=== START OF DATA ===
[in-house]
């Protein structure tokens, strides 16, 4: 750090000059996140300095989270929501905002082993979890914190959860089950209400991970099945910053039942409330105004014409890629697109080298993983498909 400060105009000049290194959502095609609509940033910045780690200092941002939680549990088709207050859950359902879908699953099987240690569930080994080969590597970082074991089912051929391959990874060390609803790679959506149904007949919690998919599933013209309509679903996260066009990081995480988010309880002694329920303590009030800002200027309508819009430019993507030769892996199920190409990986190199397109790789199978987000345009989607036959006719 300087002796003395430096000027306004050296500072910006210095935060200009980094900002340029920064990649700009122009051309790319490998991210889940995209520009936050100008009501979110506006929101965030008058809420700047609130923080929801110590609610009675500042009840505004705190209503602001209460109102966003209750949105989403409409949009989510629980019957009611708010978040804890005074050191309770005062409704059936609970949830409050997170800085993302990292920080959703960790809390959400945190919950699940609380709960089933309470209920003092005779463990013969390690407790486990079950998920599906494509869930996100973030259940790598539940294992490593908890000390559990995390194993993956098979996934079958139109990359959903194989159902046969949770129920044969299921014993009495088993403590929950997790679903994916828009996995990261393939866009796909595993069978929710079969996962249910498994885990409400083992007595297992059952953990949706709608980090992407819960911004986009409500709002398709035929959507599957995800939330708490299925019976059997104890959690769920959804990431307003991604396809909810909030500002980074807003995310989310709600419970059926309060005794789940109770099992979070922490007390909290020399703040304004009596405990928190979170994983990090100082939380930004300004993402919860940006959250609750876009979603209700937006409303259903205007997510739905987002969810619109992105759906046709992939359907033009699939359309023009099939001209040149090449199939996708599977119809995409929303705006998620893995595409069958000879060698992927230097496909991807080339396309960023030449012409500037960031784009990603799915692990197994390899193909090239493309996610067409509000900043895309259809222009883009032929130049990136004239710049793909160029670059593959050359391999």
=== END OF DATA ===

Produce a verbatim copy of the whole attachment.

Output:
[in-house]
């Protein structure tokens, strides 16, 4: 750090000059996140300095989270929501905002082993979890914190959860089950209400991970099945910053039942409330105004014409890629697109080298993983498909 400060105009000049290194959502095609609509940033910045780690200092941002939680549990088709207050859950359902879908699953099987240690569930080994080969590597970082074991089912051929391959990874060390609803790679959506149904007949919690998919599933013209309509679903996260066009990081995480988010309880002694329920303590009030800002200027309508819009430019993507030769892996199920190409990986190199397109790789199978987000345009989607036959006719 300087002796003395430096000027306004050296500072910006210095935060200009980094900002340029920064990649700009122009051309790319490998991210889940995209520009936050100008009501979110506006929101965030008058809420700047609130923080929801110590609610009675500042009840505004705190209503602001209460109102966003209750949105989403409409949009989510629980019957009611708010978040804890005074050191309770005062409704059936609970949830409050997170800085993302990292920080959703960790809390959400945190919950699940609380709960089933309470209920003092005779463990013969390690407790486990079950998920599906494509869930996100973030259940790598539940294992490593908890000390559990995390194993993956098979996934079958139109990359959903194989159902046969949770129920044969299921014993009495088993403590929950997790679903994916828009996995990261393939866009796909595993069978929710079969996962249910498994885990409400083992007595297992059952953990949706709608980090992407819960911004986009409500709002398709035929959507599957995800939330708490299925019976059997104890959690769920959804990431307003991604396809909810909030500002980074807003995310989310709600419970059926309060005794789940109770099992979070922490007390909290020399703040304004009596405990928190979170994983990090100082939380930004300004993402919860940006959250609750876009979603209700937006409303259903205007997510739905987002969810619109992105759906046709992939359907033009699939359309023009099939001209040149090449199939996708599977119809995409929303705006998620893995595409069958000879060698992927230097496909991807080339396309960023030449012409500037960031784009990603799915692990197994390899193909090239493309996610067409509000900043895309259809222009883009032929130049990136004239710049793909160029670059593959050359391999």